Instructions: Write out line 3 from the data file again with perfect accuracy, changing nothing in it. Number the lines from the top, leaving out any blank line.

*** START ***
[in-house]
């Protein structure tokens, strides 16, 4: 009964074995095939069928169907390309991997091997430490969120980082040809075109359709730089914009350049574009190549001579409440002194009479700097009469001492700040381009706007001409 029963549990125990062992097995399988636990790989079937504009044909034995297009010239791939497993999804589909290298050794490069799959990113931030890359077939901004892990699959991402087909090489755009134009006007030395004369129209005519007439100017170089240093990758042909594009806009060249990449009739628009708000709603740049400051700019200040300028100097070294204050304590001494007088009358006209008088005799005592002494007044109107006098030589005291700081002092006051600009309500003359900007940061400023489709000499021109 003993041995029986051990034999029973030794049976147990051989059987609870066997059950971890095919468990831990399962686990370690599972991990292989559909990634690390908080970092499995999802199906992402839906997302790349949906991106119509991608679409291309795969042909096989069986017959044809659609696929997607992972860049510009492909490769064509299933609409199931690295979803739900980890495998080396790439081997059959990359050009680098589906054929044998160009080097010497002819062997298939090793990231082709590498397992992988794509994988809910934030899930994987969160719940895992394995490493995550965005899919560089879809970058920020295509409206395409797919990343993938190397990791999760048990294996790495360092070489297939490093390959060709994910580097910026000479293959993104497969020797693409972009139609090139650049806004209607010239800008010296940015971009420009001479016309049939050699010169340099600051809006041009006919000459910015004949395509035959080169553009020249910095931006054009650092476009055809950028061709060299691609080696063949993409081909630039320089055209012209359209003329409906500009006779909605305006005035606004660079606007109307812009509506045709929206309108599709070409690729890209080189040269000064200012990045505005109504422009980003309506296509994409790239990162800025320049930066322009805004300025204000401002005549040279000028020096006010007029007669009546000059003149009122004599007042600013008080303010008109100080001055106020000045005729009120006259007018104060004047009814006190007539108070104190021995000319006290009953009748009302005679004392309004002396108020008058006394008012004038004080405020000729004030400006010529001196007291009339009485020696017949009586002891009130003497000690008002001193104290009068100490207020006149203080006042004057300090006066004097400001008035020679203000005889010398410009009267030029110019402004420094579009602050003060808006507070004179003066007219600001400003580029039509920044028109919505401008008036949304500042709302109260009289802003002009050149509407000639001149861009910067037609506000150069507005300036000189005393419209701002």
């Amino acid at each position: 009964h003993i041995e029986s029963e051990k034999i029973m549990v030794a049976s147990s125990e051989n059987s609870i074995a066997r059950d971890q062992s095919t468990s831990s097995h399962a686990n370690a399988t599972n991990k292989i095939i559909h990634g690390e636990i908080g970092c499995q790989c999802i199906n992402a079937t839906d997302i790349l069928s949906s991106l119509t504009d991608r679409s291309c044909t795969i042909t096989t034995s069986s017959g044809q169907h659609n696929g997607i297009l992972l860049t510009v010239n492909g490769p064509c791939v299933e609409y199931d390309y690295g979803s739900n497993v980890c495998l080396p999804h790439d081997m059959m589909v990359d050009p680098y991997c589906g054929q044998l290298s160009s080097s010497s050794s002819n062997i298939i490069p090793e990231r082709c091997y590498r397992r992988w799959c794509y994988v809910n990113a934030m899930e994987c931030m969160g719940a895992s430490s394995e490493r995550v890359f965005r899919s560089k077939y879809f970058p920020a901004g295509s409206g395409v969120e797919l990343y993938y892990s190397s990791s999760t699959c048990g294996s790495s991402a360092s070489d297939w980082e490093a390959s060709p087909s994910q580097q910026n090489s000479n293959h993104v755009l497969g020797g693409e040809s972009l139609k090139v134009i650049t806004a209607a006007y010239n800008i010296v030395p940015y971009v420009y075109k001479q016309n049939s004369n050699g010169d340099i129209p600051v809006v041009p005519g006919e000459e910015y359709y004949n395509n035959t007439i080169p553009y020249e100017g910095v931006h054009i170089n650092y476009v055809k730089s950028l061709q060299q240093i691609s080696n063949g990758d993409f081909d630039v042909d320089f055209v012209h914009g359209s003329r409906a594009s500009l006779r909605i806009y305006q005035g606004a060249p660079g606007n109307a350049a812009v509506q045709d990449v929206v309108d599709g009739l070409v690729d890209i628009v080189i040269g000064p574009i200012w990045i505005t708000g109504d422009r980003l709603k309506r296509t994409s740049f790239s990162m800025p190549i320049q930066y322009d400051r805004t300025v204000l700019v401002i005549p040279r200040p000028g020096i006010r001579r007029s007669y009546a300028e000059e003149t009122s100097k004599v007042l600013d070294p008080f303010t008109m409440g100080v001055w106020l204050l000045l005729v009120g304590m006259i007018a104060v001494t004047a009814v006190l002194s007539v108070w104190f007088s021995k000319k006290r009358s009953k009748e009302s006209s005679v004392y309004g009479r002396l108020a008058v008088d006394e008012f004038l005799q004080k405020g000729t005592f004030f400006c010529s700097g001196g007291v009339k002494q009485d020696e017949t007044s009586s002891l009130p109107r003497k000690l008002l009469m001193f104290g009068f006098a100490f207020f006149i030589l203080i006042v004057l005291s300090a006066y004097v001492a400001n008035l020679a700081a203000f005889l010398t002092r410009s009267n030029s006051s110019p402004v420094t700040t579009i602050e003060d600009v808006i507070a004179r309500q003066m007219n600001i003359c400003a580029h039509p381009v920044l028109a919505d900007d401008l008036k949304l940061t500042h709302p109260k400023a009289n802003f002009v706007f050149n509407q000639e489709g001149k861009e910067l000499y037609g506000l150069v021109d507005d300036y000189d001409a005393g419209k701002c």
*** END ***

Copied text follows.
């Amino acid at each position: 009964h003993i041995e029986s029963e051990k034999i029973m549990v030794a049976s147990s125990e051989n059987s609870i074995a066997r059950d971890q062992s095919t468990s831990s097995h399962a686990n370690a399988t599972n991990k292989i095939i559909h990634g690390e636990i908080g970092c499995q790989c999802i199906n992402a079937t839906d997302i790349l069928s949906s991106l119509t504009d991608r679409s291309c044909t795969i042909t096989t034995s069986s017959g044809q169907h659609n696929g997607i297009l992972l860049t510009v010239n492909g490769p064509c791939v299933e609409y199931d390309y690295g979803s739900n497993v980890c495998l080396p999804h790439d081997m059959m589909v990359d050009p680098y991997c589906g054929q044998l290298s160009s080097s010497s050794s002819n062997i298939i490069p090793e990231r082709c091997y590498r397992r992988w799959c794509y994988v809910n990113a934030m899930e994987c931030m969160g719940a895992s430490s394995e490493r995550v890359f965005r899919s560089k077939y879809f970058p920020a901004g295509s409206g395409v969120e797919l990343y993938y892990s190397s990791s999760t699959c048990g294996s790495s991402a360092s070489d297939w980082e490093a390959s060709p087909s994910q580097q910026n090489s000479n293959h993104v755009l497969g020797g693409e040809s972009l139609k090139v134009i650049t806004a209607a006007y010239n800008i010296v030395p940015y971009v420009y075109k001479q016309n049939s004369n050699g010169d340099i129209p600051v809006v041009p005519g006919e000459e910015y359709y004949n395509n035959t007439i080169p553009y020249e100017g910095v931006h054009i170089n650092y476009v055809k730089s950028l061709q060299q240093i691609s080696n063949g990758d993409f081909d630039v042909d320089f055209v012209h914009g359209s003329r409906a594009s500009l006779r909605i806009y305006q005035g606004a060249p660079g606007n109307a350049a812009v509506q045709d990449v929206v309108d599709g009739l070409v690729d890209i628009v080189i040269g000064p574009i200012w990045i505005t708000g109504d422009r980003l709603k309506r296509t994409s740049f790239s990162m800025p190549i320049q930066y322009d400051r805004t300025v204000l700019v401002i005549p040279r200040p000028g020096i006010r001579r007029s007669y009546a300028e000059e003149t009122s100097k004599v007042l600013d070294p008080f303010t008109m409440g100080v001055w106020l204050l000045l005729v009120g304590m006259i007018a104060v001494t004047a009814v006190l002194s007539v108070w104190f007088s021995k000319k006290r009358s009953k009748e009302s006209s005679v004392y309004g009479r002396l108020a008058v008088d006394e008012f004038l005799q004080k405020g000729t005592f004030f400006c010529s700097g001196g007291v009339k002494q009485d020696e017949t007044s009586s002891l009130p109107r003497k000690l008002l009469m001193f104290g009068f006098a100490f207020f006149i030589l203080i006042v004057l005291s300090a006066y004097v001492a400001n008035l020679a700081a203000f005889l010398t002092r410009s009267n030029s006051s110019p402004v420094t700040t579009i602050e003060d600009v808006i507070a004179r309500q003066m007219n600001i003359c400003a580029h039509p381009v920044l028109a919505d900007d401008l008036k949304l940061t500042h709302p109260k400023a009289n802003f002009v706007f050149n509407q000639e489709g001149k861009e910067l000499y037609g506000l150069v021109d507005d300036y000189d001409a005393g419209k701002c």